All Swiss Shares series Part 2 – Nr. 11-20
And the next batch of randomly chosen Swiss stocks, however this time I only identified one potential “watch list” candidate.
I do have to say that I enjoy this kind of research a lot. After looking now at 20 stocks so far I have to say that reporting quality is generally a lot better than for German companies, independent from the size of the company.
11. Varia US Proporties
Varia is a listed property company that only invests in US real estate with a market cap of ~380 mn CHF. They seem to own a diversified portfolio of resdidential units. The company seems to be a “yield vehicle”, with relatively large distributions but little increase in NAV. As I am not a fan of listed real estate in any case, I’ll “pass”.
12. Lonza Group
Lonza is a 42,3 bn CHF “large cap” chemical and pharmaceuticals Group. What makes the company interesting is the fact that over the last 10 years, the share price has risen by around 10x:
In 2020, the company achieved sales of ~4,5 bn CHF with an EBITDA margin of around 31%. So the stock is definitely not cheap. Lonza seems to manufacture special ingredients for other companies, for instance Moderna.
Interestingly, this 10 fold increase has been achieved by relatively moderately increasing EPS over the last 10 years:
According to their 2020 prwsentation, they plan to grow double digit until 2023. Nevertheless, with a trailing P/E of around 60 or around 47 in 2023 the company looks fully valued.In addition I do not know that much about the sector. Maybe they have created unparalleled intellectual property but I guess I will not be able to asess this, therfore I’ll “pass”.
13. CPH Chemie + Papier Holding AG
CPH is a 370 mn CHF market cap company that is active in chemicals, paper and packaging. Paper is the largest division and seems to be struggling. Chemicals seem to do ok, packaging however seems to be the “crown jewel” with rising sales and high BEITDA margins (>20%).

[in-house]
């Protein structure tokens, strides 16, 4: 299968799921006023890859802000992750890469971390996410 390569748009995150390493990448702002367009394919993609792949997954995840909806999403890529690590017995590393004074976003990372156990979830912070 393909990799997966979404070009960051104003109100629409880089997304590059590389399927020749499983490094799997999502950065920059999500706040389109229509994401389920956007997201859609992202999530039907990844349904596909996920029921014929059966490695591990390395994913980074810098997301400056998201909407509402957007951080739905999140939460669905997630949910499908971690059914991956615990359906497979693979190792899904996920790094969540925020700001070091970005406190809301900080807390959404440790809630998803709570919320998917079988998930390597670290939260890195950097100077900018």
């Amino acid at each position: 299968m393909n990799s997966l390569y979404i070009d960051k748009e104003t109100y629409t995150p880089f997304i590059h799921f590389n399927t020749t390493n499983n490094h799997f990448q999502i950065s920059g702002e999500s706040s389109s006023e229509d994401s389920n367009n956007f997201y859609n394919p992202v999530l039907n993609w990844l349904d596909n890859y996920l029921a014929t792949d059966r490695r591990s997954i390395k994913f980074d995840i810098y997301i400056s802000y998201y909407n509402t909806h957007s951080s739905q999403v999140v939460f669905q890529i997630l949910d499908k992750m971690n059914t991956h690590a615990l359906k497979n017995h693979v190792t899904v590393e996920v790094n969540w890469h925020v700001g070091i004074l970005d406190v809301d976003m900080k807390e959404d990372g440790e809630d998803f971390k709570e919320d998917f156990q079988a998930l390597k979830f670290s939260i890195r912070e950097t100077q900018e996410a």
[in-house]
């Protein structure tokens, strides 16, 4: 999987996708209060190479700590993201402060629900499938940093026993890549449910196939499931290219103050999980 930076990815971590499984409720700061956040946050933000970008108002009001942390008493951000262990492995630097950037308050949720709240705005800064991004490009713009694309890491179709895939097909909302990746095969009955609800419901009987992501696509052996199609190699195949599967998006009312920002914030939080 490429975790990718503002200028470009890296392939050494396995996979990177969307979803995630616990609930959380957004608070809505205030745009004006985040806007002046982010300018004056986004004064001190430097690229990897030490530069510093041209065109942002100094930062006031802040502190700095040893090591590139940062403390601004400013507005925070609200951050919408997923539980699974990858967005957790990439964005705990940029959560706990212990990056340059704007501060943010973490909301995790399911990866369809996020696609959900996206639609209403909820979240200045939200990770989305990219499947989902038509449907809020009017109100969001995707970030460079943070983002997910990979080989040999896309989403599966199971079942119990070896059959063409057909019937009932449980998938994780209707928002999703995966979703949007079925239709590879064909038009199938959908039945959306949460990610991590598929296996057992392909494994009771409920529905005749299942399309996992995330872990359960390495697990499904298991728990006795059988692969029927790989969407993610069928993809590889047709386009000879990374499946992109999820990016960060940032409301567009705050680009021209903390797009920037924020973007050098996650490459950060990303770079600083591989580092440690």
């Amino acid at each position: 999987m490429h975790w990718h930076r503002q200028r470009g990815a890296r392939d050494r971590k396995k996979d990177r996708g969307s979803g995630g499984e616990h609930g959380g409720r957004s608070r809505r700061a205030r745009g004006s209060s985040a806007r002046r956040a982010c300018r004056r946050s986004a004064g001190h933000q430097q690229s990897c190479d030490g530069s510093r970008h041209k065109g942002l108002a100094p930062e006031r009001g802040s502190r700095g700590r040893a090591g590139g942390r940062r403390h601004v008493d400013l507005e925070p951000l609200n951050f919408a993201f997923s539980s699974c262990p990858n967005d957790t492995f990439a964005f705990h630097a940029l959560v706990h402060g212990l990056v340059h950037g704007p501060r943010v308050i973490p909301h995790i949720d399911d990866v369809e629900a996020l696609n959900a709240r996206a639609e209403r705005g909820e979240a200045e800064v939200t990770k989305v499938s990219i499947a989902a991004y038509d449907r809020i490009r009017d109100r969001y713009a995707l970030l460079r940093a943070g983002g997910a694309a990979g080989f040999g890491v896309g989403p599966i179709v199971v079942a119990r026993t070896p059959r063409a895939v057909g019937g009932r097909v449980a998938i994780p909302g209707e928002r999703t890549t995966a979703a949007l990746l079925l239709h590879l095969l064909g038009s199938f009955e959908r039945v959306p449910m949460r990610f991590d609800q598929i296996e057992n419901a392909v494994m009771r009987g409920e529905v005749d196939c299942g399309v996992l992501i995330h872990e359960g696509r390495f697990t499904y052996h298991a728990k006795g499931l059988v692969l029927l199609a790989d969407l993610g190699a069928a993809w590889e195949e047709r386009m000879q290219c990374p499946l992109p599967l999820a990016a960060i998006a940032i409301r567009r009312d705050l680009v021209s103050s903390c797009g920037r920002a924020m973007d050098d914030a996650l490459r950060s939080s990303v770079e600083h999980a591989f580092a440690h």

On the plus side, the company is debt free and quite cheap (below book value, . I found an interesting German language post about the company which stresses that they are a “sustainable” player in the paper market.
The long term chart looks not too nice which most likely is the result of the structural issues in the paper market:
At a very first glance, I do like the fact that there sems to be a “hidden gem” in this otherwise very boring company.
The company is majority family owned and seems to be not very well known. I’ll put them on my “watch” list.
14. Banque Profil de Gestion
This bank is a small, 32 mn CHF market cap wealth manager. When I started to read the annual report was quite surprised: The Chairman states that the bank is too small and that they need to merge in order to obtain the required scale. They seem to pay a special dividend and then merge with another bank. I have not fully understand when that happens but I am also not too interested into digging deeper, therefore I’ll “pass”.
15. Lindt & Sprüngli AG
Lindt is a company that doesn’t need a lot of explanation. With 21,3 bn CHF market cap, the company is one of the larger Swiss company. With a stock price of around 91.000 CHF ist is also one of the most “expensive” stocks in Europe. I guess Lindt will not be traded that often on platforms like Trade Republic…
In 2020, the company had ~4,5 bn in sales (-6% in CHF yoy) . The years before, Lindt managed to grow mid single digits each year. EBIT declined ~-30% yoy, net incpome by almost -40%. It seems that a significant part of Lindt’s business depends on physical retail (own shops, airports) which is not compensated via online sales.
The share price, apart from a short dip in March 2020 is completely unimpressed of the 2020 numbers:
Based on 2019 earnings, the stock trades at a P/E of around 45x which is clearly more than I would be prepared to pay. However investors seem to be very convinced that Lindt will recover quickly and move back to single digit growth. Even at the depth of the Covid-Crisis the stock didn’t trade below 35x 2019 P/E. Unfortunately a “pass” for me.
16. Crealogix AG